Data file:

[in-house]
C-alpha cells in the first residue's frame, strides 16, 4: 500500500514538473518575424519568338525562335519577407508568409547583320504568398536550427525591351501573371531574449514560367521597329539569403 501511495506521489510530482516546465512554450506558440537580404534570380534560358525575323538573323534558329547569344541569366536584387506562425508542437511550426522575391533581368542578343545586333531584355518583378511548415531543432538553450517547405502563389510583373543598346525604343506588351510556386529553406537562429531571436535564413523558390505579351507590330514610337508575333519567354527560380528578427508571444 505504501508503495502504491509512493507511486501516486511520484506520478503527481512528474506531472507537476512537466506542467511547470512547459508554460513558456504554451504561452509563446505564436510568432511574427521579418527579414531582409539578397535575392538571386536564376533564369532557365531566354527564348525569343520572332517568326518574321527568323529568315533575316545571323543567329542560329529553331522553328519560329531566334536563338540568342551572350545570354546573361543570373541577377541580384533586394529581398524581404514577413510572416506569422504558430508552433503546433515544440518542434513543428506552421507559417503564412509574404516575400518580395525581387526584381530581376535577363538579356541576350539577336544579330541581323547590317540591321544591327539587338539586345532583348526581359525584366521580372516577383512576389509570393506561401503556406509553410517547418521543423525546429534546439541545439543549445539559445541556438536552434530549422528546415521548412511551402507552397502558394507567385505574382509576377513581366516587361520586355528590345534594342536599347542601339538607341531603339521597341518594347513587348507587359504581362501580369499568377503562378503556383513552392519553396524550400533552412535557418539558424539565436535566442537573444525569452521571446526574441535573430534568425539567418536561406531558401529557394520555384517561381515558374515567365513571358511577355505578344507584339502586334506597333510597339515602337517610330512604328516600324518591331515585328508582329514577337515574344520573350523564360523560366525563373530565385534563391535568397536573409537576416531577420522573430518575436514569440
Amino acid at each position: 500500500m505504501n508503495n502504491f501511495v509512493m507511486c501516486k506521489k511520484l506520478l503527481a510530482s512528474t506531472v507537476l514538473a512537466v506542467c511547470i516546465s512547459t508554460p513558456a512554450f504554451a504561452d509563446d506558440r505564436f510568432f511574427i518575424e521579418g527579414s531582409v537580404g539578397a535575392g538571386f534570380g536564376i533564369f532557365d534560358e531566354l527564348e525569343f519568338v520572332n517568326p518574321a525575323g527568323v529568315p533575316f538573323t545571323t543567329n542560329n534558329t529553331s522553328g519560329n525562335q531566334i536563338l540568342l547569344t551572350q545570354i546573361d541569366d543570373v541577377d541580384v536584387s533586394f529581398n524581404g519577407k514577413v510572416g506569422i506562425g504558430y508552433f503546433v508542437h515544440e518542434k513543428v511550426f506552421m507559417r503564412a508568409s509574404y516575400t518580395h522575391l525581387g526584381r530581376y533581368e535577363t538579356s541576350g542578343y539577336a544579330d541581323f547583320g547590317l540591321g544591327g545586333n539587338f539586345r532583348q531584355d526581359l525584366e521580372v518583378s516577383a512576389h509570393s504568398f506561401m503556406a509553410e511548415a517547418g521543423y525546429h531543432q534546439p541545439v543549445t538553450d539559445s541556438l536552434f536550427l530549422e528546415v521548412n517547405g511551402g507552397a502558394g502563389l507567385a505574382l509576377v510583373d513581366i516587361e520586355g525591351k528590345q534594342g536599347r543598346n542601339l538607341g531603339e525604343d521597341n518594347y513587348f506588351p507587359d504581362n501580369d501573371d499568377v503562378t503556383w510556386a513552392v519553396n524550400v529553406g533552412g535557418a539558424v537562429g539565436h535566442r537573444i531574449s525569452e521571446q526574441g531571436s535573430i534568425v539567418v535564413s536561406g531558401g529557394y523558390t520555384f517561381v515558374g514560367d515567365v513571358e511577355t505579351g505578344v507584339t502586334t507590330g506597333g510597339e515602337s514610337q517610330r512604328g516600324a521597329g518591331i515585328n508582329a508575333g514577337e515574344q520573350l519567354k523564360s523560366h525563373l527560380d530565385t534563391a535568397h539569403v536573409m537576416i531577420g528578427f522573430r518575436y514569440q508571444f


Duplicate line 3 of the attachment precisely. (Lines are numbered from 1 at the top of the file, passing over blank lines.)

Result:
Amino acid at each position: 500500500m505504501n508503495n502504491f501511495v509512493m507511486c501516486k506521489k511520484l506520478l503527481a510530482s512528474t506531472v507537476l514538473a512537466v506542467c511547470i516546465s512547459t508554460p513558456a512554450f504554451a504561452d509563446d506558440r505564436f510568432f511574427i518575424e521579418g527579414s531582409v537580404g539578397a535575392g538571386f534570380g536564376i533564369f532557365d534560358e531566354l527564348e525569343f519568338v520572332n517568326p518574321a525575323g527568323v529568315p533575316f538573323t545571323t543567329n542560329n534558329t529553331s522553328g519560329n525562335q531566334i536563338l540568342l547569344t551572350q545570354i546573361d541569366d543570373v541577377d541580384v536584387s533586394f529581398n524581404g519577407k514577413v510572416g506569422i506562425g504558430y508552433f503546433v508542437h515544440e518542434k513543428v511550426f506552421m507559417r503564412a508568409s509574404y516575400t518580395h522575391l525581387g526584381r530581376y533581368e535577363t538579356s541576350g542578343y539577336a544579330d541581323f547583320g547590317l540591321g544591327g545586333n539587338f539586345r532583348q531584355d526581359l525584366e521580372v518583378s516577383a512576389h509570393s504568398f506561401m503556406a509553410e511548415a517547418g521543423y525546429h531543432q534546439p541545439v543549445t538553450d539559445s541556438l536552434f536550427l530549422e528546415v521548412n517547405g511551402g507552397a502558394g502563389l507567385a505574382l509576377v510583373d513581366i516587361e520586355g525591351k528590345q534594342g536599347r543598346n542601339l538607341g531603339e525604343d521597341n518594347y513587348f506588351p507587359d504581362n501580369d501573371d499568377v503562378t503556383w510556386a513552392v519553396n524550400v529553406g533552412g535557418a539558424v537562429g539565436h535566442r537573444i531574449s525569452e521571446q526574441g531571436s535573430i534568425v539567418v535564413s536561406g531558401g529557394y523558390t520555384f517561381v515558374g514560367d515567365v513571358e511577355t505579351g505578344v507584339t502586334t507590330g506597333g510597339e515602337s514610337q517610330r512604328g516600324a521597329g518591331i515585328n508582329a508575333g514577337e515574344q520573350l519567354k523564360s523560366h525563373l527560380d530565385t534563391a535568397h539569403v536573409m537576416i531577420g528578427f522573430r518575436y514569440q508571444f